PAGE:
Oil and Gas As A Secondary Investment

Christian is considering investing in oil and gas as a secondary investment, but he wants to know how Dave feels about doing this.

QUESTION: Christian in Texas is considering investing in oil and gas as a secondary investment, but he wants to know how Dave feels about doing this. Dave talks about the risk involved and offers his thoughts on the subject.

ANSWER: You certainly know a whole lot more about that than I do in terms of the probabilities of a hit and that kind of thing. I’ve been to your area several times, and I know that if you’re doing business in that town, you know a whole lot more about this than I do. My perception from the outside would be that I would categorize this.

Let me tell you this. If you were a 70-year-old lady calling me from Minnesota who had a guy trying to sell her a well in Texas, I would tell her to run. And you know all the reasons why. But you’re in a different world. This is your business. It’s what you do.

I don’t tell people to invest in art. Collectibles as a category don’t do well. Your category is a high risk category. But if someone is an art dealer, well, they probably ought to buy some art because they know what they’re getting into. They’re going to get good buys and shave the corners off the risk of that and thereby make a whole lot more.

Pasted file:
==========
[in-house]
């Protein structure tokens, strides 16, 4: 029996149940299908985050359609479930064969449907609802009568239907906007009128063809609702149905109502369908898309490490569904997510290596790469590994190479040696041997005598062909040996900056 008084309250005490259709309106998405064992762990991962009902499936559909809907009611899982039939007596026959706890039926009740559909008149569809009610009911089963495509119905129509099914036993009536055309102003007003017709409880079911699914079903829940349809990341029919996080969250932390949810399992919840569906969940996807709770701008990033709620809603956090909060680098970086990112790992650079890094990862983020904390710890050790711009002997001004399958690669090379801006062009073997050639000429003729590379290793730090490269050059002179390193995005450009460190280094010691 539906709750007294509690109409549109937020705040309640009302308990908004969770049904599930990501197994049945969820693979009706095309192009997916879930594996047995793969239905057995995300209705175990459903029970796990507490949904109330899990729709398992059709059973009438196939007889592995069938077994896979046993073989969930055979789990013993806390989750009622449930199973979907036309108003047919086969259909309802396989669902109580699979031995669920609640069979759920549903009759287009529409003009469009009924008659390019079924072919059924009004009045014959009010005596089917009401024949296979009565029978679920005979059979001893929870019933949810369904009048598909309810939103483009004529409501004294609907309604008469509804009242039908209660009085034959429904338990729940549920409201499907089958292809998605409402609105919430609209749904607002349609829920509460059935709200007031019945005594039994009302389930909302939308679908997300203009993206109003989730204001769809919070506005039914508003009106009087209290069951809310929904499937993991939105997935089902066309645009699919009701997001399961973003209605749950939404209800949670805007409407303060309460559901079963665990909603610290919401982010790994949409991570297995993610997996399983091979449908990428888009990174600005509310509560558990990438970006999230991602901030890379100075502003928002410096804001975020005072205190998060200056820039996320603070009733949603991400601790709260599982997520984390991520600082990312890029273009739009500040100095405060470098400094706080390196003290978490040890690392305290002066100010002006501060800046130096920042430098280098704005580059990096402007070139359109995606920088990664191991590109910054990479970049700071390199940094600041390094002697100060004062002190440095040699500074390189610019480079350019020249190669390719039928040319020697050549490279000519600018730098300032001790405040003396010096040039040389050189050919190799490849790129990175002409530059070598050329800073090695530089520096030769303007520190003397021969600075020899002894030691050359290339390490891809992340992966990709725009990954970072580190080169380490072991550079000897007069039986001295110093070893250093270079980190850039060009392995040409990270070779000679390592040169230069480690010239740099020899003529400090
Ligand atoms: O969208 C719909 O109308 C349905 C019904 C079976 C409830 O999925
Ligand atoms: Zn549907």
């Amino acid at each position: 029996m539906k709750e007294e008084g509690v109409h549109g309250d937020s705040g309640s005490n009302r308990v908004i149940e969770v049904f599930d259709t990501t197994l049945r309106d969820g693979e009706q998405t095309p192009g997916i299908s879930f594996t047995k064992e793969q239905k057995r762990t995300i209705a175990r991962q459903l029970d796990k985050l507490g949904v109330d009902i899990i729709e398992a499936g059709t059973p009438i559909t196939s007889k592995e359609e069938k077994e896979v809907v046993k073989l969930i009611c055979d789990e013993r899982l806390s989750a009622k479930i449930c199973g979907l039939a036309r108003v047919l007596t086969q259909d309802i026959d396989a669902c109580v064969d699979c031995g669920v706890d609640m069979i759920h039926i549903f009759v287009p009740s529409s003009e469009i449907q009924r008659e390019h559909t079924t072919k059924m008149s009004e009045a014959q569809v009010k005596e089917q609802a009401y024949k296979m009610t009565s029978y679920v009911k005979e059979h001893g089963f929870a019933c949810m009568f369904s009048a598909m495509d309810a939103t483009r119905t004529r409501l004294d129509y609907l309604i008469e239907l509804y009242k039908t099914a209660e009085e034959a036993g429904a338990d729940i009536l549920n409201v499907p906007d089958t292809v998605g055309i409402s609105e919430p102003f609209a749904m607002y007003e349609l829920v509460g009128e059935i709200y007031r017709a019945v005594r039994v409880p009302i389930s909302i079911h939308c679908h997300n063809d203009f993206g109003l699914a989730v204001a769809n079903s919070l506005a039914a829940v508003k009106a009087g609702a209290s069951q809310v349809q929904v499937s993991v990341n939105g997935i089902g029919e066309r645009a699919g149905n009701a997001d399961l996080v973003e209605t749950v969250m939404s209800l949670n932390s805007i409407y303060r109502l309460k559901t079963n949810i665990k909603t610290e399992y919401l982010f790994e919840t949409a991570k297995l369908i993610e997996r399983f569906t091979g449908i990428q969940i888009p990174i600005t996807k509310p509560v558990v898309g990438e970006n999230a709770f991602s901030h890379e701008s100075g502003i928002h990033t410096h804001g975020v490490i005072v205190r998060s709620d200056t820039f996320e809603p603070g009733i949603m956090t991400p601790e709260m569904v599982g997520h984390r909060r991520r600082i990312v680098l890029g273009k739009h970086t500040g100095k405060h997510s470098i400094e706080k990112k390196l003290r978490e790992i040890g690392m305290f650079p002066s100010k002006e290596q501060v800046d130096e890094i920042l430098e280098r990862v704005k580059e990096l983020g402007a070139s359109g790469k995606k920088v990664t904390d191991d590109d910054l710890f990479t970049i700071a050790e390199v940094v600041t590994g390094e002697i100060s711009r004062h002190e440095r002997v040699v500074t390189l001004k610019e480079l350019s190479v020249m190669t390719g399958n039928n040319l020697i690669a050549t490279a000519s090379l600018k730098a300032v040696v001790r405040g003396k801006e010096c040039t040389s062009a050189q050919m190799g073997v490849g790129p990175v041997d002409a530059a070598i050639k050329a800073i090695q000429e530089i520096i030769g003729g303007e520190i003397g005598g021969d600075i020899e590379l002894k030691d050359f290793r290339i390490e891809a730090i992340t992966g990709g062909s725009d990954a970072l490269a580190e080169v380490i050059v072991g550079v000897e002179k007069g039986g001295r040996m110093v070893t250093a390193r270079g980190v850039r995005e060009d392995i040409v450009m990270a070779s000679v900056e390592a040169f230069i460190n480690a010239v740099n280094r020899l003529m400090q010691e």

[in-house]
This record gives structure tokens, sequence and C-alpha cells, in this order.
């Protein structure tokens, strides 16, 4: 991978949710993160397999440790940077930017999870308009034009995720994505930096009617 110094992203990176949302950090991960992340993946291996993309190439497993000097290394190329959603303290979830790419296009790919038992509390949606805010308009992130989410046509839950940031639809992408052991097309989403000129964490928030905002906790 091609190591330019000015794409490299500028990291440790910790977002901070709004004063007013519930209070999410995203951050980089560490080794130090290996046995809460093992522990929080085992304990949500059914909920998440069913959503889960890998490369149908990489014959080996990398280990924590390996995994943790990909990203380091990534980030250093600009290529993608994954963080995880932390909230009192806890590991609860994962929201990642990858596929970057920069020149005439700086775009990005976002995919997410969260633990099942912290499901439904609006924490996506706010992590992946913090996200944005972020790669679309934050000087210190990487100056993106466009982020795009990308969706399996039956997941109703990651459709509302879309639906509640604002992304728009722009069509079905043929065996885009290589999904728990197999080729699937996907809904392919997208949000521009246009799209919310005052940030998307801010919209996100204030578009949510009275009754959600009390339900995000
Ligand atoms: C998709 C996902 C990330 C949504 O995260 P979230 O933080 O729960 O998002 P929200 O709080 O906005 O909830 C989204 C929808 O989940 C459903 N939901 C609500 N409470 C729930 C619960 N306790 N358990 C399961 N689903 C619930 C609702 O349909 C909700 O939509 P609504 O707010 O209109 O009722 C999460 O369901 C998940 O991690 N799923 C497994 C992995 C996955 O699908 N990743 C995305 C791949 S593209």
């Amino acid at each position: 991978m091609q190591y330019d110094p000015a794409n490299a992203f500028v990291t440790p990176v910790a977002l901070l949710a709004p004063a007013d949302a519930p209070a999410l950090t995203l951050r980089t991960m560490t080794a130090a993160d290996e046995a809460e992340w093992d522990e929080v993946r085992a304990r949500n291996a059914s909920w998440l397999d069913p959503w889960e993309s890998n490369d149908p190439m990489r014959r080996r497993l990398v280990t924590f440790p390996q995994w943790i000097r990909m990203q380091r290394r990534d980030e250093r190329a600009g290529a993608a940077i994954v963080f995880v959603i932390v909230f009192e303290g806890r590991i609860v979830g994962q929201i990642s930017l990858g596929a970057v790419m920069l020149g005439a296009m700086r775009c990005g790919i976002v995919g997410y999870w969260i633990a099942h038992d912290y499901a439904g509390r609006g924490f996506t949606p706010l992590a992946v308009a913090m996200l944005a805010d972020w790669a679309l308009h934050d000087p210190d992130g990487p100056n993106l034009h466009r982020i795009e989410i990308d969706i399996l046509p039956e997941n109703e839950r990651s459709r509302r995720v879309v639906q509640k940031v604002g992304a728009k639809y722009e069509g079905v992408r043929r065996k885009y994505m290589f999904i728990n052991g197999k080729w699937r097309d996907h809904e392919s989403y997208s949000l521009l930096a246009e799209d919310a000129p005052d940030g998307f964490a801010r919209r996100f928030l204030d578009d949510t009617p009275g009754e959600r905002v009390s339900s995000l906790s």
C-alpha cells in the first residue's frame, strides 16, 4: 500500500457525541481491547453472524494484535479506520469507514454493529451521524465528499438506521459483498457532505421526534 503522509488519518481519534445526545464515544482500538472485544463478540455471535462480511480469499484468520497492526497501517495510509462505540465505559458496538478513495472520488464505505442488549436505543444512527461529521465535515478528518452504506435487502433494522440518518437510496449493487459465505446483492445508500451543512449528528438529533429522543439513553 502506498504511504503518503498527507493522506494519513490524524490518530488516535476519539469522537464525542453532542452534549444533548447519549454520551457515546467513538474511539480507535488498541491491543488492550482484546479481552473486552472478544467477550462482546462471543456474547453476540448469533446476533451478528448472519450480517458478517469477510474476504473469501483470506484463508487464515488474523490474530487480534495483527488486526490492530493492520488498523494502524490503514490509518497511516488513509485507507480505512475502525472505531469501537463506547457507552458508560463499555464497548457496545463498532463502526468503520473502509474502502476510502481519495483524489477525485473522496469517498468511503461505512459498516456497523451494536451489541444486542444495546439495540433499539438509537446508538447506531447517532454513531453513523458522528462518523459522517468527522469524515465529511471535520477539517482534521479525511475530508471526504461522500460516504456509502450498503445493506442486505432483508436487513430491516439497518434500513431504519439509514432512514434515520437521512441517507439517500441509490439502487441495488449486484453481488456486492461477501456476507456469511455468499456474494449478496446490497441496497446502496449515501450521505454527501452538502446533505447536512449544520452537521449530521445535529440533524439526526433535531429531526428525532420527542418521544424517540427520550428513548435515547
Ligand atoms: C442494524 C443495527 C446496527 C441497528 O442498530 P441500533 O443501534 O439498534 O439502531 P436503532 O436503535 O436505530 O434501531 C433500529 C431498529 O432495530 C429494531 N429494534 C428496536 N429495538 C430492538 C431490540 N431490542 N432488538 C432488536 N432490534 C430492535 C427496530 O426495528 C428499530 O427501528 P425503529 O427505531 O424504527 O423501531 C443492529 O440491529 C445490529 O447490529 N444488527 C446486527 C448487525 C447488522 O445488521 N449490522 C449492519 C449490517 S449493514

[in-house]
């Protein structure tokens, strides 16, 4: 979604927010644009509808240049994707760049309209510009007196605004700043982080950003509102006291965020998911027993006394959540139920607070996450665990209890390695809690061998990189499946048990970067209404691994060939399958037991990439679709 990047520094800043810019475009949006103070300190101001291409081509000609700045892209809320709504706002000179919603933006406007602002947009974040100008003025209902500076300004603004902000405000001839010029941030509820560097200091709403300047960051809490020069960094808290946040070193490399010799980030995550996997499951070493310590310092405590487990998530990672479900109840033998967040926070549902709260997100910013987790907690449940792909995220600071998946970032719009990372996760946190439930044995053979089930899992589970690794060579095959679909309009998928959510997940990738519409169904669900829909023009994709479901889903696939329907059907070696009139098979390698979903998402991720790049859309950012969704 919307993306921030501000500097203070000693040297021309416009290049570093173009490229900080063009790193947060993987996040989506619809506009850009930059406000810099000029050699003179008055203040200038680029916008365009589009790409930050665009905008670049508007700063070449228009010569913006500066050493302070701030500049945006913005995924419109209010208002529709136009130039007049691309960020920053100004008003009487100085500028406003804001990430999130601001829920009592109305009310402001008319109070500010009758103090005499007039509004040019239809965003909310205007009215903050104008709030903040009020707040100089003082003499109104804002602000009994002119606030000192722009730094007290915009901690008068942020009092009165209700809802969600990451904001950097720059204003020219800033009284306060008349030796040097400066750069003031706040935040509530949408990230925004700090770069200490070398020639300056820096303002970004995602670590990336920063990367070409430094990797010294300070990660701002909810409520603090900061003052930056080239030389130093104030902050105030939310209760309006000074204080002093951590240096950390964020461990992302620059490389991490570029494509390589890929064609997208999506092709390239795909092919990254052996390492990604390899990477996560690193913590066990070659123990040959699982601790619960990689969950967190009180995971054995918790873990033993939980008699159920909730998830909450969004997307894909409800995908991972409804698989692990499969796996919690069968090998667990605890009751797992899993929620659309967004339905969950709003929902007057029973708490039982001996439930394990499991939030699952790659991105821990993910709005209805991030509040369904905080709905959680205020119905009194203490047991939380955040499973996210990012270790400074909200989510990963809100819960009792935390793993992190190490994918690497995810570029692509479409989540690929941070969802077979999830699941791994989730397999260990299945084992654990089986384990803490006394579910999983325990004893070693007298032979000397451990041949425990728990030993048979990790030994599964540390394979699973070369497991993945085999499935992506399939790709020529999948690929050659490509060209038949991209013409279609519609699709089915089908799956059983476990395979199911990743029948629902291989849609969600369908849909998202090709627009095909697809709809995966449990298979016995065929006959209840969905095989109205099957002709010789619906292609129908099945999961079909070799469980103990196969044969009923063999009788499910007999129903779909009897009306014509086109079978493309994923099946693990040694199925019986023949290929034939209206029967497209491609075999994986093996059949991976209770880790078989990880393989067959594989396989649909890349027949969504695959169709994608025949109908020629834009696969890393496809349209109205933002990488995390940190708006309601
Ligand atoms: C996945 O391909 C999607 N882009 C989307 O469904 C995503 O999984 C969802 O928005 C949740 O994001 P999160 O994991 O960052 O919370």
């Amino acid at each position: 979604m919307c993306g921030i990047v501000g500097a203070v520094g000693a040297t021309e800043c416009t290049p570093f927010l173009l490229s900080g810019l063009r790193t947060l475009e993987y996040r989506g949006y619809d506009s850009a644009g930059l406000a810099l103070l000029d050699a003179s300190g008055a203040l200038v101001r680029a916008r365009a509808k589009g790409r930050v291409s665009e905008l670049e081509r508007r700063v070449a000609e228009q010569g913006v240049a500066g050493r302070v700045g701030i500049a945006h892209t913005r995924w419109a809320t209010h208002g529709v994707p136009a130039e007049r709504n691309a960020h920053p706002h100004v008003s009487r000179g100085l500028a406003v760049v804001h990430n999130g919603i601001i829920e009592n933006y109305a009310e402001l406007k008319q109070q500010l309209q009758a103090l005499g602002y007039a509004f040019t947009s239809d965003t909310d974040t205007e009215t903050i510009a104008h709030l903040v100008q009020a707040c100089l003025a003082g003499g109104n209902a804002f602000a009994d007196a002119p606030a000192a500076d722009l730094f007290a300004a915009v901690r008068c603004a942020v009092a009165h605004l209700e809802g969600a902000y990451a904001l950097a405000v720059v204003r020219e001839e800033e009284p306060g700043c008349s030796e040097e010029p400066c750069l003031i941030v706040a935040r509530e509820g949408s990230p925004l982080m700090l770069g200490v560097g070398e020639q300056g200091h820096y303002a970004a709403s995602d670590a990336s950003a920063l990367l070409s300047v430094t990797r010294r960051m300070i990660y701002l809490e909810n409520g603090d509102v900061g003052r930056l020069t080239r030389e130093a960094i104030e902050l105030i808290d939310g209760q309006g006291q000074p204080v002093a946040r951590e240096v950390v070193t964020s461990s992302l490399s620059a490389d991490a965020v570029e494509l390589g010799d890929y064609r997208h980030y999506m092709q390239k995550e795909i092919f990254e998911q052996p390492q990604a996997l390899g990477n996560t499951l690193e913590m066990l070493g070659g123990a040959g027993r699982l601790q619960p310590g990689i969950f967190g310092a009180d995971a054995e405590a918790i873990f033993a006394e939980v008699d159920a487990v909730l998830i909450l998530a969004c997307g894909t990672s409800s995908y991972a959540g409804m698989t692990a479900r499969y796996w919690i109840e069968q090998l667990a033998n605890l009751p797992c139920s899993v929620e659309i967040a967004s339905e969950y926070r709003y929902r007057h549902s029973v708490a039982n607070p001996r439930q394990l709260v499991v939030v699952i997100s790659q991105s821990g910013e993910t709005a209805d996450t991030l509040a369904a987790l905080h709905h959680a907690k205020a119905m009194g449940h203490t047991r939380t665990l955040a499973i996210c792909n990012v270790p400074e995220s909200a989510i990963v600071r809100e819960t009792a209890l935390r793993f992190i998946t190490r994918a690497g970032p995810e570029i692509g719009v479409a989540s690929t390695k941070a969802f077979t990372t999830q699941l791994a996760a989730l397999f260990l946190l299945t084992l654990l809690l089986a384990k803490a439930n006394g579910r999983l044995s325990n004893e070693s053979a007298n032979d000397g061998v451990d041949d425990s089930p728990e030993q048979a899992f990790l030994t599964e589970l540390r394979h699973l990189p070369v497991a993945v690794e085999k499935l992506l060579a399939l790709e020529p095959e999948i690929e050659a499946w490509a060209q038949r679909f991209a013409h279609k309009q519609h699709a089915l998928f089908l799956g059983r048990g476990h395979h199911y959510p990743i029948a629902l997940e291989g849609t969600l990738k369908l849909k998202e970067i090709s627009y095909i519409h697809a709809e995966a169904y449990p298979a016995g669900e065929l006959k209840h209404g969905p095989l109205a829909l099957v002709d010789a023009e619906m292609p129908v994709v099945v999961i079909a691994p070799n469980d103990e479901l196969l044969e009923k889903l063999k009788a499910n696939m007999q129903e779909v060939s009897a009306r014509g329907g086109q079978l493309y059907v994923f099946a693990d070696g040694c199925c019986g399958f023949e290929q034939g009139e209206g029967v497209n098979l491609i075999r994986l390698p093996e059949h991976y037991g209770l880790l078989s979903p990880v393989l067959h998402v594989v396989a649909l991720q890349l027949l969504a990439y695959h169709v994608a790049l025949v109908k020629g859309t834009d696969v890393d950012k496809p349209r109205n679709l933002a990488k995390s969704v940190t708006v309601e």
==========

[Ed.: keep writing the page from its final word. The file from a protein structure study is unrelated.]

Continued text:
If I were in your shoes, given your unique expertise, I would call this more like a single stock investment. I don’t buy single stocks, but I tell people if you’ve got a single stock investment that you’re just dying to do and you really know something about that particular company and there’s a real reason you want to get in that, that’s fine. Go ahead and do it. But don’t do it in a way that breaks the bank if it goes poorly. No more than 10% of your net worth ought to be in oil and gas. That gives you a little play money to fool with a couple of wells, and you have a clue what you’re doing. But I don’t want the vast majority of your net worth tied up in something that is—even for the experts—fairly risky.